The Chinese date or Jujube is an exotic stone fruit. Jujube is similar to figs and ranges from roughly the size of a marble to as big as a plum. Eaten fresh they taste like a very sweet apple, however when dried, which is commonly done with jujube, they take on a taste that is best described as a cross between a date and a plum. Unripe fruits are green[ish], and turn a reddish brown when at the peak of perfection.
Exceptional trees can attain a 40 foot stature when mature, but this of course is under the best of conditions and the most vigorous of specimens.
They flower from late spring into early summer. Jujube flowers are small and somewhat inconspicuous, they are white to pale green and yellowish and are mildly fragrant at times.
Jujube is capable of producing fruit with a single tree, it is self fertile, but multiple trees are best for genetic diversity.
Seeds from fruits that have been produced via self pollination are frequently sterile.
How to Grow a Jujube Tree
The jujube tree can tolerate temperatures well below zero, negative 20 F to - 25 F can't kill it. They do however perform best in relatively warm climates. It requires only a moderate duration of winter chill in order to set fruit the following season. Jujube will withstand high summertime temperatures so long as it has gone through a winter dormancy.
Sun and Soil
Full sun is best. They will tolerate a wee bit of shade but will flourish best when basked in warm sunlight. They are fairly versatile so far as soil goes. Sandy, well-drained soils are best heavy, clay and poorly drained soil are worst. They will tolerate soils with high salinity or alkalinity and a wide range of soil pH is acceptable. Basically don't be overly concerned about the soil type - just avoid heavy clay soils.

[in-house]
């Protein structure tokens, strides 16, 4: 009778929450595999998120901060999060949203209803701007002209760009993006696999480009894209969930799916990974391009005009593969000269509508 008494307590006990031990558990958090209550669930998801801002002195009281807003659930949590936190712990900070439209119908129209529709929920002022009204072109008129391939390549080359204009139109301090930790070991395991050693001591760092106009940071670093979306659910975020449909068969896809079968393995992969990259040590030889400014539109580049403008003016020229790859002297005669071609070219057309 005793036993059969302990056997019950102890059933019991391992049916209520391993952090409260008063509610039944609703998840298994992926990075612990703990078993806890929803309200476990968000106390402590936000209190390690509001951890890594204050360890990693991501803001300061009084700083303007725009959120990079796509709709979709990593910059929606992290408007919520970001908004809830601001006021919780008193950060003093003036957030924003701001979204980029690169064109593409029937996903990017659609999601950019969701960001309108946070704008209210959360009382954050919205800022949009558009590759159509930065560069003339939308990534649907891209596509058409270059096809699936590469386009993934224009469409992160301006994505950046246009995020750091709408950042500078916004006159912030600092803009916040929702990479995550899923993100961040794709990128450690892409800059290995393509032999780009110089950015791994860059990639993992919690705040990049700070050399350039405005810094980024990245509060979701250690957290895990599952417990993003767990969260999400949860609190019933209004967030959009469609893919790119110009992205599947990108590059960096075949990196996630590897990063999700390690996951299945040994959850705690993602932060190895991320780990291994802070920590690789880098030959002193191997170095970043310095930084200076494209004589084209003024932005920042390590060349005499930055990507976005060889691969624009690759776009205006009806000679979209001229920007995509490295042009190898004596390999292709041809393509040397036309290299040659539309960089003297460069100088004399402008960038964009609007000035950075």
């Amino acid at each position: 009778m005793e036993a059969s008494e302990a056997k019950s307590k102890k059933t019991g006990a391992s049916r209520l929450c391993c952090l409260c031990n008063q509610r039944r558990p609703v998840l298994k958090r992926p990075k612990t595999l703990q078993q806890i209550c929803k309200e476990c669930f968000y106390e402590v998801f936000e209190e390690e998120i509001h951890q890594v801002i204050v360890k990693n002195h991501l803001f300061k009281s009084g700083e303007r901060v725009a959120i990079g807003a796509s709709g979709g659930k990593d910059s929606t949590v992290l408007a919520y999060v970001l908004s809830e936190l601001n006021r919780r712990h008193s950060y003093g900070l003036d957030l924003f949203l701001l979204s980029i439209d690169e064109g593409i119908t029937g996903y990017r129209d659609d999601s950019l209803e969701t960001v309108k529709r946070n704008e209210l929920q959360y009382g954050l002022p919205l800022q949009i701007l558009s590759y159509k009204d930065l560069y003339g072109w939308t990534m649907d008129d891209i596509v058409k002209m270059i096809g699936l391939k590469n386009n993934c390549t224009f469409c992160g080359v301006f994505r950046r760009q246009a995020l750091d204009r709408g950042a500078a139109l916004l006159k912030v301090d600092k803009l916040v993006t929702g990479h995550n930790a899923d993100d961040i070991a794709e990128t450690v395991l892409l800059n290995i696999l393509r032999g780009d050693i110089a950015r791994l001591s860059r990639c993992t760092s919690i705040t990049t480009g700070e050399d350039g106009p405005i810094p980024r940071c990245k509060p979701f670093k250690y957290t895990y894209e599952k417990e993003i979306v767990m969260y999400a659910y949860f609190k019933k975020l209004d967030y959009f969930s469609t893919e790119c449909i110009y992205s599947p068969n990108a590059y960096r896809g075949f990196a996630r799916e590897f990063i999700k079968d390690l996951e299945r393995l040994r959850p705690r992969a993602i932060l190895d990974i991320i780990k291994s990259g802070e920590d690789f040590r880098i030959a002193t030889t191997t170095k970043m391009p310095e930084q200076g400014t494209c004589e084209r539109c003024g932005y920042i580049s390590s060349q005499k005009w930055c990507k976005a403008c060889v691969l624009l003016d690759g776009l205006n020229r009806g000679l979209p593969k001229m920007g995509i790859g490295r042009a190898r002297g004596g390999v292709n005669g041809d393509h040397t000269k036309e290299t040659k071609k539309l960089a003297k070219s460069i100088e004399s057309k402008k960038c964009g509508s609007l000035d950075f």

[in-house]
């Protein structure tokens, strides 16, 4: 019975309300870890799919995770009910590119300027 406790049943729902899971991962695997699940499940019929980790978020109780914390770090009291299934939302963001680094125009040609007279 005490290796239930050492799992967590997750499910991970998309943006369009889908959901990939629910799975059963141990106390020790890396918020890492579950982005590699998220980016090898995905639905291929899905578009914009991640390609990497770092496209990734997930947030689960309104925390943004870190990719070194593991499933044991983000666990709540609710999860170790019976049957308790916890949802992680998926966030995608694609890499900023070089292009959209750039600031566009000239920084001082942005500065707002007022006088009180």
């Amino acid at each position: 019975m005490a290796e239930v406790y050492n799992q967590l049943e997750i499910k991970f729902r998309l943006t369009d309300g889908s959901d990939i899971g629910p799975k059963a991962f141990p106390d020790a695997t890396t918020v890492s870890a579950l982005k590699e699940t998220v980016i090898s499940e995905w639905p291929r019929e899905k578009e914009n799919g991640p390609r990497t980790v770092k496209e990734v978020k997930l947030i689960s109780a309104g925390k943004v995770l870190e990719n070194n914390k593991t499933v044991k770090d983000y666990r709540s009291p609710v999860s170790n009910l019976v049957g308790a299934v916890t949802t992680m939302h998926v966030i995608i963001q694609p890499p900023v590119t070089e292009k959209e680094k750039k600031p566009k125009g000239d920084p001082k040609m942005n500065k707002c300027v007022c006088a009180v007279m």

Jujube Trees can be started by seed but do not always come true to variety. Grafted root stock is the most common mode used to produce jujube trees. If you plan on purchasing a tree or two chances are it will be a grafted tree.
They perform well with very little fertilizer. A balanced fertilizer applied lightly wouldn't hurt at early and mid season. Avoid fertilizing as winter encroaches.
Pruning should be done during dormancy to remove dead wood and shoots as well as to maintain shape and stature, it does not appear to help fruit production much. Extensive heavy dormant pruning is not advisable.
Jujube is considered an exotic fruit and has not been extensively grown in North America, so its known natural enemies aren't well documented. Any pests that will attack other stone fruits, apples, pears and so forth should be considered a potential threat.
Harvesting Jujube Fruit
Harvesting jujube fruit is a snap. Once it has turned dark brown and its still firm to the touch, it's ready to harvest. It is best to cut the stem as opposed to pulling the fruit from the vine.
Some people leave the fruit to dry on the tree. Varieties intended for drying have a very dry, mealy texture when eaten fresh. If you do not want these types of jujube avoid Lang and Li varieties.
You Might Also Like...